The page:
• Some patients may require an anesthetic injection before the surgery.
  • A routine surgery lasts approximately 10 minutes with the preparation time being of similar duration.
  • Pre-operatively dilating drops are applied which take between 1 – 1.5 hours to act.
  • One could expect to spend half a day at the hospital on the day of surgery.

Is there much discomfort after surgery?

Cataract surgery is pretty much painless and so is the post-operative period. There is mild irritation (or foreign body) sensation for a few days. There may be mild redness & watering of the eyes which again subside in a few days.

What do I do after surgery?

There is no need for bed rest after surgery. One can walk, eat normally, watch TV and be normal around home on the day of the surgery. One needs some protective glasses only when outdoors.

What about the post-operative treatment?

  • There is a graded schedule for eye drops after surgery.
  • No tablets / injections are used.
  • One would start with 3 types of eye drops, which would be stopped over a period of 6 weeks.

When can I resume my normal work?

  • One can resume work even the day after surgery.
  • One could either work from home or office, but one should remember to apply the drops as advised.
  • Normally till the glass correction is given 4-6 weeks after surgery, reading may be difficult, but this is much better after implantation of a multifocal IOL.
  • Temporary glasses can be given the day after surgery.
  • One could resume routine exercise, yoga & sports like golf 2-3 days after surgery.

What about post-operative restrictions?

  • One should avoid water from directly getting into the eyes for 10 days after surgery.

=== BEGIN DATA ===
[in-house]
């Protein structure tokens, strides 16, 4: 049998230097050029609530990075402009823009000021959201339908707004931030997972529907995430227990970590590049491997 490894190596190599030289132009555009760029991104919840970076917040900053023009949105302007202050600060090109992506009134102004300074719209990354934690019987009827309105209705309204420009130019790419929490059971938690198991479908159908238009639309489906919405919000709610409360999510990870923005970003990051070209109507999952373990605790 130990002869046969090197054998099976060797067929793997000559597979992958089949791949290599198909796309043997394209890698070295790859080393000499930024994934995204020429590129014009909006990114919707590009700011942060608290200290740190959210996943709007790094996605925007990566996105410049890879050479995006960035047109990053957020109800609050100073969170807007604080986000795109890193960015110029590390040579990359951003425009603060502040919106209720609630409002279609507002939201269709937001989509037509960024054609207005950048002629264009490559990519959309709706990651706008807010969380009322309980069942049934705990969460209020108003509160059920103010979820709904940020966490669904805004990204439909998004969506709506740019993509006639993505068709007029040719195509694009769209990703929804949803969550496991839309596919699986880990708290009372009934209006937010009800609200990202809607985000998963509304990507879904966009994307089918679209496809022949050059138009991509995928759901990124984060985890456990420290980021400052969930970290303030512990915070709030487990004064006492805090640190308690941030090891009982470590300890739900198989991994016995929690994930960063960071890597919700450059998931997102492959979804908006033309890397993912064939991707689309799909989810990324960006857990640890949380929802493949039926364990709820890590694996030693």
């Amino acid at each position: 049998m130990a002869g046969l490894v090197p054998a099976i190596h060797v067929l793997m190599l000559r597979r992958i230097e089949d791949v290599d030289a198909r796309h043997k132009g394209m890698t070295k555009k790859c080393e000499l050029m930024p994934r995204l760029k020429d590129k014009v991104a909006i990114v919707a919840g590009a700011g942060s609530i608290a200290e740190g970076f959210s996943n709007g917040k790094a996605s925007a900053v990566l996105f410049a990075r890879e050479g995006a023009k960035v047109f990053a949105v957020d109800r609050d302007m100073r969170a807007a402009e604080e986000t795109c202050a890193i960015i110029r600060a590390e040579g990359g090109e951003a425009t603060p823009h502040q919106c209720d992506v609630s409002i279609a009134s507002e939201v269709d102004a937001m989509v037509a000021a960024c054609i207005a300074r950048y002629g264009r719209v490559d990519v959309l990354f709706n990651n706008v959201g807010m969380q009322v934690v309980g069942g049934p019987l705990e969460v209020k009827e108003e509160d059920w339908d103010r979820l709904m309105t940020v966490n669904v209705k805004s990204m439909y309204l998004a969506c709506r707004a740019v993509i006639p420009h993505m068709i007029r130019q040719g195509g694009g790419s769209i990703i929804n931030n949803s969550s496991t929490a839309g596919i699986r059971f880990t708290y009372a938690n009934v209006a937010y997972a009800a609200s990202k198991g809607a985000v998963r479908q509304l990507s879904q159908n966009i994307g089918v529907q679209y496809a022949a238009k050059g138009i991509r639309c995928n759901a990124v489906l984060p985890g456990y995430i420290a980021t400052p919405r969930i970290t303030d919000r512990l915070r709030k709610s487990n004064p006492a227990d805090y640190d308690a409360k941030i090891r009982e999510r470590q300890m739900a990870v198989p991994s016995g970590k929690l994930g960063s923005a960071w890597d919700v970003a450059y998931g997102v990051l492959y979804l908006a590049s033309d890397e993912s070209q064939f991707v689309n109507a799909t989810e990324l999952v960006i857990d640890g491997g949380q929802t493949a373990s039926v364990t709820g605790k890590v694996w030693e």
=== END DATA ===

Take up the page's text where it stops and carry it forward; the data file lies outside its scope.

• One could sponge the hair and face properly even the day after surgery.
  • Normal bathing (taking precautions for the eye) can be resumed the day after surgery.
  • After 10 days one can be completely normal.
  • Bending down, chewing food or lifting moderate weights are not at all a problem after surgery.
  • One can be pretty much normal after surgery.

When will I see well?

The vision will be bright and pretty much clear the day after surgery. Full vision will be restored gradually in a few days’ time. Objects may appear excessively bright & blue in color for some days. This is because the cataract was not allowing light to reach the retina and most of the blue light was being cut off. The brain gets disused to seeing blue. All these complaints are temporary.

Will I need glasses after surgery?

We use highly specialized equipment (Immersion A-Scan, Optical Biometry, corneal topography etc.) to predict the IOL power to be implanted. Even then, there is a small possibility of a minor error in the IOL power. This leaves a residual spectacle power which would need to be corrected with glasses.

How do I clean my eye after surgery?

One would not normally need to specifically clean the eye after surgery. Mopping the face with a wet towel (with the eyes closed) should suffice. If there are deposits of medicines on the eyelids or lashes one could use Fresh ear buds, moisten them with an antibiotic eye drops and clean the Outer parts of eyelids (and lashes) with them.

Can I travel after surgery?

  • There is no problem in travelling even on the day after the surgery.
  • Any amount of travel is absolutely fine provided one remembers to apply the eye drops.
  • Timings will be given for the application of the eye drops, but an hour this way or that does not cause any problem.